Rabbi Weinblatt organized a national effort endorsed by 18 major national Jewish organizations to show support for the African American community and to express abhorrence of the horrific act of violence in Charleston, SC. Below is the sermon he gave this past Sunday at the People’s Baptist Church in Silver Spring, MD.
Speech at People’s Baptist Community Church
Rabbi Stuart Weinblatt
June 28, 2015
I am here this morning as an American.
I am here as a Jew, and I am here as a rabbi.
Rabbis around the country spoke in synagogues this Sabbath to express solidarity with the African American community. In my synagogue we read the names of the nine killed in Charleston when we said the prayer at the end of our service honoring those who have passed, and we stood as one in their honor. And just as there are members of the Jewish faith who are attending black churches today to show support and solidarity in light of the tragedy in Charleston, I am here to bring a simple message:
You are not alone.
We feel your loss.
Your pain is our pain.
The Bible teaches us: Thou shalt not stand idly by the blood of your neighbor.
The Bible teaches: That we are all God’s children, for we are all created b’tzelem Elohim, in the image of God, and that we are all equal in the eyes of the Lord.
The Bible teaches: To never forget that we were once strangers in the land of Egypt.
So that is why I stand here today, because of the powerful imperative of Jewish tradition to plead the cause of the orphan, the stranger and the widow and because we are commanded to love our neighbors.
Unfortunately, there are too many things our people share in common. Throughout history, Jews were killed because they were different, because they taught and practiced the word of God. When I heard that people were gunned down in a church while studying words of God, just because they were black I was outraged, and knew that we had to do something. And my sons who were with me on a trip encouraged me to organize this national response.
I couldn’t help but recall similar incidents that have happened to Jews. Just this past November hate-filled terrorists entered a synagogue in Romema, Israel and brutally butchered people. Just as in 2008 an Arab terrorist entered a Yeshivah, a holy place of study in Jerusalem, and filled with hatred for Jews methodically killed eight students who, just like the victims in Charleston, were studying words of God.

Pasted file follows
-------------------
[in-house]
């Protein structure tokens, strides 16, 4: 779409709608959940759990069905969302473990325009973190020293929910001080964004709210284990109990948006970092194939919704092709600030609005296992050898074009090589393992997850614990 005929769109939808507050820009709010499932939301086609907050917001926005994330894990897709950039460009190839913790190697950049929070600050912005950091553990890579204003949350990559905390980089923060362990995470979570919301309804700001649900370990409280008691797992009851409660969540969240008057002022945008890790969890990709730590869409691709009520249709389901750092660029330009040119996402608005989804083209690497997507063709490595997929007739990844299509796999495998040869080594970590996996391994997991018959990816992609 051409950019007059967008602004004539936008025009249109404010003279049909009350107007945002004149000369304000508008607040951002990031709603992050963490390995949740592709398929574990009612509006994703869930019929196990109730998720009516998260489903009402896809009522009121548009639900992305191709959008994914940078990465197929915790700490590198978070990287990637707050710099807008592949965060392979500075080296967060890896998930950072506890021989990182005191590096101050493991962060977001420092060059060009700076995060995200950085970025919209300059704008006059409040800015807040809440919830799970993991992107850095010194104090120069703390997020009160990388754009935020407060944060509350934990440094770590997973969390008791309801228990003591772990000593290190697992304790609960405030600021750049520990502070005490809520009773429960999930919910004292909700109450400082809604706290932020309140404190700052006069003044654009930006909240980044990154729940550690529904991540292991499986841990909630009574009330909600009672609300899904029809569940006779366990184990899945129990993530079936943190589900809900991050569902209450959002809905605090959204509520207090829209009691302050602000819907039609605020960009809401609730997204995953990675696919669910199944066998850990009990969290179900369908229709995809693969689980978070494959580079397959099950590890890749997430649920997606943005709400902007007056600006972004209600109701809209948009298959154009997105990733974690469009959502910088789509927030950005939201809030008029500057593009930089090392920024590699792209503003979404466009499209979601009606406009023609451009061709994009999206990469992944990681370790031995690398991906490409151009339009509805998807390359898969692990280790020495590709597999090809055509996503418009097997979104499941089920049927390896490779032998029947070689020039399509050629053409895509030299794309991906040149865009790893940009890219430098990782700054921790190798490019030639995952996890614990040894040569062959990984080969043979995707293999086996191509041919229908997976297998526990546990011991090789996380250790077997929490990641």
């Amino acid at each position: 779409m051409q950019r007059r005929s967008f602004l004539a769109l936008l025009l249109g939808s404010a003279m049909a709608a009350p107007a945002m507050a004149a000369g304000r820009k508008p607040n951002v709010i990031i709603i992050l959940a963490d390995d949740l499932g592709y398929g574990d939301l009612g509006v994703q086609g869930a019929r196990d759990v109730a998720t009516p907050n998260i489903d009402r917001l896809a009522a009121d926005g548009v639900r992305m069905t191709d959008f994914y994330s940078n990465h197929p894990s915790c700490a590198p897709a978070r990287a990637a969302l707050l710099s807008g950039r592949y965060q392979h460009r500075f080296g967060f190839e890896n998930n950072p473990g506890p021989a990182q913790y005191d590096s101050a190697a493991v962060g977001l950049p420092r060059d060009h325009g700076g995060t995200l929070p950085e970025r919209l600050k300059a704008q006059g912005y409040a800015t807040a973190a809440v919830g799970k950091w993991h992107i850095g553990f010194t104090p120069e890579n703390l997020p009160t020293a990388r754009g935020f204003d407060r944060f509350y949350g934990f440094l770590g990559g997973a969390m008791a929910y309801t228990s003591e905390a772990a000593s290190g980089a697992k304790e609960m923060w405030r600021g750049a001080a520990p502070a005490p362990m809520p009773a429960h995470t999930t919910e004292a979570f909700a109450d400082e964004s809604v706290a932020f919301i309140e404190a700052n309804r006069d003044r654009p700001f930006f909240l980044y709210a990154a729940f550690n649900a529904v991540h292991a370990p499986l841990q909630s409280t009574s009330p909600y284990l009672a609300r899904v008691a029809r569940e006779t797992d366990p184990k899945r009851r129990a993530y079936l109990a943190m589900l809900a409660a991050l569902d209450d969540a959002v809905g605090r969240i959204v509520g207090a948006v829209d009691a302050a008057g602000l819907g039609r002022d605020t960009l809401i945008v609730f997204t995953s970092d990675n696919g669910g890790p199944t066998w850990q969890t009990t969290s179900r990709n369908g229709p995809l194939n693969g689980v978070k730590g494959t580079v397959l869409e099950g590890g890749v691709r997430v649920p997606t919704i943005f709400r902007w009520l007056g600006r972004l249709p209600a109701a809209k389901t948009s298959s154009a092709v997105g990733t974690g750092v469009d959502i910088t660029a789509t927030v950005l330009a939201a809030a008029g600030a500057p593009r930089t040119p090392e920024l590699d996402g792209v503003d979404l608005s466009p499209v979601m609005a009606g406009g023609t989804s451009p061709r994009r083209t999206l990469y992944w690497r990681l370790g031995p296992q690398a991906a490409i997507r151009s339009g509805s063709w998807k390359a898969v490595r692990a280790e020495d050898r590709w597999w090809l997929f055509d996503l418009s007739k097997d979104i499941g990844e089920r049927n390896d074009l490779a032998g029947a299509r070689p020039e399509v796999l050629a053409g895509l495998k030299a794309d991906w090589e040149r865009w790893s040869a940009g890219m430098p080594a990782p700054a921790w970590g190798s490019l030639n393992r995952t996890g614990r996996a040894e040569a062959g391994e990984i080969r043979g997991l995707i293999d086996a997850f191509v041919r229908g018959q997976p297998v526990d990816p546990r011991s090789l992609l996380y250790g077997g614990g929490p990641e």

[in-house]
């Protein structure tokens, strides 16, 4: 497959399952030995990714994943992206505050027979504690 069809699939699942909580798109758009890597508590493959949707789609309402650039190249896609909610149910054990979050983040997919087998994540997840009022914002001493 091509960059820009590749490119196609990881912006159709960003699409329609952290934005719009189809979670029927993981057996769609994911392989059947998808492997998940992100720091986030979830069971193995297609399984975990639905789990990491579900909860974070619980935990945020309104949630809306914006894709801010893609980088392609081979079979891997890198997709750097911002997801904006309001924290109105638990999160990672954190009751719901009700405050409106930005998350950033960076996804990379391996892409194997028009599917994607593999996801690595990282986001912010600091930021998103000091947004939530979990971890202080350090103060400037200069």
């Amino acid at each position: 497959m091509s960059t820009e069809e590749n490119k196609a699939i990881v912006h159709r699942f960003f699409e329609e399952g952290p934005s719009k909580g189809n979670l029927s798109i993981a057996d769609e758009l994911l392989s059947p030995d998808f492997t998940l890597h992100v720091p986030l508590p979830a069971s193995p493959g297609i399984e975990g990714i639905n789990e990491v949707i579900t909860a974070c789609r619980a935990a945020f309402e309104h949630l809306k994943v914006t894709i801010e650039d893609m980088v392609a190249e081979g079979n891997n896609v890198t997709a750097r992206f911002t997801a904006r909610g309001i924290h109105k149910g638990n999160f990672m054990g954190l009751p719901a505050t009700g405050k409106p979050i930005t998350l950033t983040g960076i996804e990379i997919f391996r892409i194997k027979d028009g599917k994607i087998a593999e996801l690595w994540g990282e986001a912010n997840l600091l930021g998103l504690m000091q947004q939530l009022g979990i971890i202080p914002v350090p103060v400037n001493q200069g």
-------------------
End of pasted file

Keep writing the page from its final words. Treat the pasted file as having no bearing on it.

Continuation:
Yes, our experiences are similar. Our history is so much like your history. Our stories are intertwined.
And that is why Jews have always been in the forefront of the civil rights movement. It is why Jews were so actively involved in desegregation and marched with Martin Luther King to shatter the shackles of injustice.
I will never forget the time I was arrested for demonstrating for freedom for the Jews behind the Iron Curtain in Soviet Russia about 25 years ago. After a long day in jail, just before we stood before the judge as we were about to be released, a black sheriff ushered us into the courtroom. Quietly he said to us, “As an officer of the court I have to be officially neutral, but I want you to know I am on your side. I will never forget all your people have done for my people. ”
And so that is why I am here today – because I want you to know – I, and the whole Jewish community are with you and on your side.
As a young boy, I learned early on that our fates are intertwined – which is why I cherish this famous photo of the 1963 March on Washington. If you look closely at the picture, you will see that there is a man in a white shirt right behind Dr. King. That man was Sam Weinblatt, my father. So I learned at a young age that your cause is our cause.
One summer I worked as a teenager in a factory in Baltimore. An elderly black gentleman, Mr. Gray, took me under his wings. I would always take my breaks with him. I would listen to his words of wisdom as he smoked a cigarette and I drank a coke.
One day, as we were sitting in the lunch room, a guy who was hired as a day worker started spewing hate and saying all kinds of terrible things about Jews. I didn’t know what to say or do. Mr. Gray gently put his hand on my arm, letting me know I should stay quiet. Later when we went outside during our break he said to me, “You know if I wasn’t in the room, he would have been saying terrible things not just about Jews, but about black folks also.”
It is no coincidence that the man (I’m not even going to say his name) who shot people in Charleston wrote how much he hates Jews as well as blacks.
But what that man could not anticipate was that acts of hatred would be met with a response of love and forgiveness. What that man could not fathom was that his act of hatred would bring about an outpouring of mercy and compassion. What he didn’t know is that love is stronger and more powerful than hate.
So let us commit ourselves to work together in the name of the nine innocent people who were murdered in Charleston against racial injustice, against intolerance — acts that we call Hillul HaShem, which desecrate the name of God.
The Bible commands us – Tzedek, tzedek tirdof: Justice, justice shall you pursue. Let us continue to walk the path together to pursue justice and to walk in the way of the Lord.
We pray that this country shall live under the Providence of the Almighty God, and that it will be an influence for good throughout the world. United by the spirit of God and inspired by the teachings of Heaven we pray that citizens of all races and creeds shall forge a common bond to banish all hatred and bigotry. May all who live on earth realize we have not come into being to hate or destroy, but to love. May the powerful words of the prophet come to pass – that love and justice shall flow like a mighty stream.
Rabbi Stuart Weinblatt
Congregation B’nai Tzedek
June 28, 2015